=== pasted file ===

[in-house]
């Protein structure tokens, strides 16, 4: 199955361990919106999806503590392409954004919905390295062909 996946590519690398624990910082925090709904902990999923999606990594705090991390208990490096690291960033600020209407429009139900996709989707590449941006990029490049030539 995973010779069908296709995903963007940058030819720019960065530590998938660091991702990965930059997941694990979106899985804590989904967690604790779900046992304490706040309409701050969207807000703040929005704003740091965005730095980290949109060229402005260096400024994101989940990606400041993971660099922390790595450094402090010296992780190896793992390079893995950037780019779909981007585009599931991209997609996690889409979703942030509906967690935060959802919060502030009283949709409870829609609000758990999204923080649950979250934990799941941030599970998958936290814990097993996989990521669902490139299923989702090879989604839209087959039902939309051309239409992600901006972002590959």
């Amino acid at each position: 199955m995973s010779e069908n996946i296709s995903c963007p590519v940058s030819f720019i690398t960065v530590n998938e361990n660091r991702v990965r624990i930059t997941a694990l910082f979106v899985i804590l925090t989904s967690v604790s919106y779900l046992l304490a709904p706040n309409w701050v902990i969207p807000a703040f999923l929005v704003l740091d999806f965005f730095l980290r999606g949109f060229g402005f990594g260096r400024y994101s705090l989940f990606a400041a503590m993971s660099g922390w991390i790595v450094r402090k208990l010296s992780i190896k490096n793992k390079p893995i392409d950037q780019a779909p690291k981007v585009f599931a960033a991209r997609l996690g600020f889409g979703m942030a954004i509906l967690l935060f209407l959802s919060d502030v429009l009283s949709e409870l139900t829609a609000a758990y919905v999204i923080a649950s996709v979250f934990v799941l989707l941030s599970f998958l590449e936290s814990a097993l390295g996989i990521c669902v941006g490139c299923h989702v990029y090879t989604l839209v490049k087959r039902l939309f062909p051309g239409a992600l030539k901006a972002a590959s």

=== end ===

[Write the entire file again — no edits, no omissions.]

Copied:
[in-house]
């Protein structure tokens, strides 16, 4: 199955361990919106999806503590392409954004919905390295062909 996946590519690398624990910082925090709904902990999923999606990594705090991390208990490096690291960033600020209407429009139900996709989707590449941006990029490049030539 995973010779069908296709995903963007940058030819720019960065530590998938660091991702990965930059997941694990979106899985804590989904967690604790779900046992304490706040309409701050969207807000703040929005704003740091965005730095980290949109060229402005260096400024994101989940990606400041993971660099922390790595450094402090010296992780190896793992390079893995950037780019779909981007585009599931991209997609996690889409979703942030509906967690935060959802919060502030009283949709409870829609609000758990999204923080649950979250934990799941941030599970998958936290814990097993996989990521669902490139299923989702090879989604839209087959039902939309051309239409992600901006972002590959």
């Amino acid at each position: 199955m995973s010779e069908n996946i296709s995903c963007p590519v940058s030819f720019i690398t960065v530590n998938e361990n660091r991702v990965r624990i930059t997941a694990l910082f979106v899985i804590l925090t989904s967690v604790s919106y779900l046992l304490a709904p706040n309409w701050v902990i969207p807000a703040f999923l929005v704003l740091d999806f965005f730095l980290r999606g949109f060229g402005f990594g260096r400024y994101s705090l989940f990606a400041a503590m993971s660099g922390w991390i790595v450094r402090k208990l010296s992780i190896k490096n793992k390079p893995i392409d950037q780019a779909p690291k981007v585009f599931a960033a991209r997609l996690g600020f889409g979703m942030a954004i509906l967690l935060f209407l959802s919060d502030v429009l009283s949709e409870l139900t829609a609000a758990y919905v999204i923080a649950s996709v979250f934990v799941l989707l941030s599970f998958l590449e936290s814990a097993l390295g996989i990521c669902v941006g490139c299923h989702v990029y090879t989604l839209v490049k087959r039902l939309f062909p051309g239409a992600l030539k901006a972002a590959s």